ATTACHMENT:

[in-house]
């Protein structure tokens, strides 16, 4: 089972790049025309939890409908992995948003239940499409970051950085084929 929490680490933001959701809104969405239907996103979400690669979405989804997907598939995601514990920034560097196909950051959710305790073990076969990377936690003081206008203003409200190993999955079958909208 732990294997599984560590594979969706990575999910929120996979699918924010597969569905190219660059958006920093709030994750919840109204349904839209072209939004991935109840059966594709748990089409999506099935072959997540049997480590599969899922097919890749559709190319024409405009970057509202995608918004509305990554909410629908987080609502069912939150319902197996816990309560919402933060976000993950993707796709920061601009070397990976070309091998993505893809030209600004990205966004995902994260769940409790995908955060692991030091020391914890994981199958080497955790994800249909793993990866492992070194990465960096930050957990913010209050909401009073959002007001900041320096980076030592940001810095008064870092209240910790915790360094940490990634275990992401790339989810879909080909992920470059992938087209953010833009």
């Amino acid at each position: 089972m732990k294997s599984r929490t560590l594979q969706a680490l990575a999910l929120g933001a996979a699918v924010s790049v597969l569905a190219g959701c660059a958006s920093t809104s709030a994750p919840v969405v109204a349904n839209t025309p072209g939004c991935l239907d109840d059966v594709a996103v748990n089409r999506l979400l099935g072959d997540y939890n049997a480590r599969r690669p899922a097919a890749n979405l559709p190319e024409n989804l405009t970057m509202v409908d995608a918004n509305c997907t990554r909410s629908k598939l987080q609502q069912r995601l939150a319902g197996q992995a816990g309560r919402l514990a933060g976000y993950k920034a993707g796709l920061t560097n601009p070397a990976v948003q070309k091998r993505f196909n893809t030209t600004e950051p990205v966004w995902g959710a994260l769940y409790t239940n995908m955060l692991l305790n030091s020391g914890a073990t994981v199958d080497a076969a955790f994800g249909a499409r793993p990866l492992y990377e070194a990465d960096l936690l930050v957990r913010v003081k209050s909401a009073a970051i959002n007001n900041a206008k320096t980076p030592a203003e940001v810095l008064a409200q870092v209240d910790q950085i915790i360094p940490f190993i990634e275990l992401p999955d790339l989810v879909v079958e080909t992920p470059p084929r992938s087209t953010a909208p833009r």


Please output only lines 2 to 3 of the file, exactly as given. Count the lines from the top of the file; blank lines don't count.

């Protein structure tokens, strides 16, 4: 089972790049025309939890409908992995948003239940499409970051950085084929 929490680490933001959701809104969405239907996103979400690669979405989804997907598939995601514990920034560097196909950051959710305790073990076969990377936690003081206008203003409200190993999955079958909208 732990294997599984560590594979969706990575999910929120996979699918924010597969569905190219660059958006920093709030994750919840109204349904839209072209939004991935109840059966594709748990089409999506099935072959997540049997480590599969899922097919890749559709190319024409405009970057509202995608918004509305990554909410629908987080609502069912939150319902197996816990309560919402933060976000993950993707796709920061601009070397990976070309091998993505893809030209600004990205966004995902994260769940409790995908955060692991030091020391914890994981199958080497955790994800249909793993990866492992070194990465960096930050957990913010209050909401009073959002007001900041320096980076030592940001810095008064870092209240910790915790360094940490990634275990992401790339989810879909080909992920470059992938087209953010833009």
């Amino acid at each position: 089972m732990k294997s599984r929490t560590l594979q969706a680490l990575a999910l929120g933001a996979a699918v924010s790049v597969l569905a190219g959701c660059a958006s920093t809104s709030a994750p919840v969405v109204a349904n839209t025309p072209g939004c991935l239907d109840d059966v594709a996103v748990n089409r999506l979400l099935g072959d997540y939890n049997a480590r599969r690669p899922a097919a890749n979405l559709p190319e024409n989804l405009t970057m509202v409908d995608a918004n509305c997907t990554r909410s629908k598939l987080q609502q069912r995601l939150a319902g197996q992995a816990g309560r919402l514990a933060g976000y993950k920034a993707g796709l920061t560097n601009p070397a990976v948003q070309k091998r993505f196909n893809t030209t600004e950051p990205v966004w995902g959710a994260l769940y409790t239940n995908m955060l692991l305790n030091s020391g914890a073990t994981v199958d080497a076969a955790f994800g249909a499409r793993p990866l492992y990377e070194a990465d960096l936690l930050v957990r913010v003081k209050s909401a009073a970051i959002n007001n900041a206008k320096t980076p030592a203003e940001v810095l008064a409200q870092v209240d910790q950085i915790i360094p940490f190993i990634e275990l992401p999955d790339l989810v879909v079958e080909t992920p470059p084929r992938s087209t953010a909208p833009r």